Turkey: German Vote to Recognize Armenian Genocide Will Hurt Relations
Germany’s parliament is due to vote on the bill today.
The text says the Armenian deaths are an example of the mass exterminations, ethnic cleansing, expulsions and genocides that marked the last century in a “terrible way.” It also assigns some responsibility to Germany, which was an ally of the Ottoman Empire that preceded modern Turkey.
Armenia says 1.5 million people were killed between 1915 and 1917. Turkey acknowledges that hundreds of thousands of Armenians died, but denies that their killings constituted a campaign of genocide.
Turkish Prime Minister Binali Yildirim said Wednesday the German vote is “nonsense.”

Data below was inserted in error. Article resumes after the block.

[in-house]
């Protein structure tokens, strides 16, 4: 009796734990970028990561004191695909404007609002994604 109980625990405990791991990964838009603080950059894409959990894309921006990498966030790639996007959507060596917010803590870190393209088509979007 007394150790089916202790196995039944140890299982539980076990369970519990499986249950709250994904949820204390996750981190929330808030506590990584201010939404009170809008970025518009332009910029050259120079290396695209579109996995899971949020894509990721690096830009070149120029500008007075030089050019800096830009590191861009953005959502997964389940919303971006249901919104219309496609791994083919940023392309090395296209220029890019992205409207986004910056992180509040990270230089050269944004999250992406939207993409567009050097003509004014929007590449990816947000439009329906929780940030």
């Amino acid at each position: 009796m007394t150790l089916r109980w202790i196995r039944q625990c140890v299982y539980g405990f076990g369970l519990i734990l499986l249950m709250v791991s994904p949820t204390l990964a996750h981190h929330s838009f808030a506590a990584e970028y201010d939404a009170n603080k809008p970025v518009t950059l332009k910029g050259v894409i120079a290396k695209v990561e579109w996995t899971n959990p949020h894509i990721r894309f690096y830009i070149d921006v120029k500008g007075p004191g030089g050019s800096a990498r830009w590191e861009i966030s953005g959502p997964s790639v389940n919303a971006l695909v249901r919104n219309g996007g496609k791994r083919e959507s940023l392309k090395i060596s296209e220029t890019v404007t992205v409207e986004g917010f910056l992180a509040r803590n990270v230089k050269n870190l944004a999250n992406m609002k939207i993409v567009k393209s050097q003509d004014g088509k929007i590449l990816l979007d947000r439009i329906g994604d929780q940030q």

His comments followed those Tuesday from President Recep Tayyip Erdoğan who said if the bill passes it will damage future diplomatic, economic, commercial, political and military relations with Germany. He spoke about the issue in a telephone call with German Chancellor Angela Merkel.
About 3 million ethnic Turks live in Germany, including some who demonstrated Saturday in Berlin against the bill.
Russia and France are among about 20 countries that recognize the killings as genocide. Pope Francis has too, but many countries, including the United States, do not. President Barack Obama said in April it was the first mass atrocity of the 20th century, but did not call it genocide. U.N. Secretary General Ban Ki-moon has used the term “atrocity crimes” to describe the killings.
Thursday’s vote comes at a time of already tense relations between Turkey and European Union nations.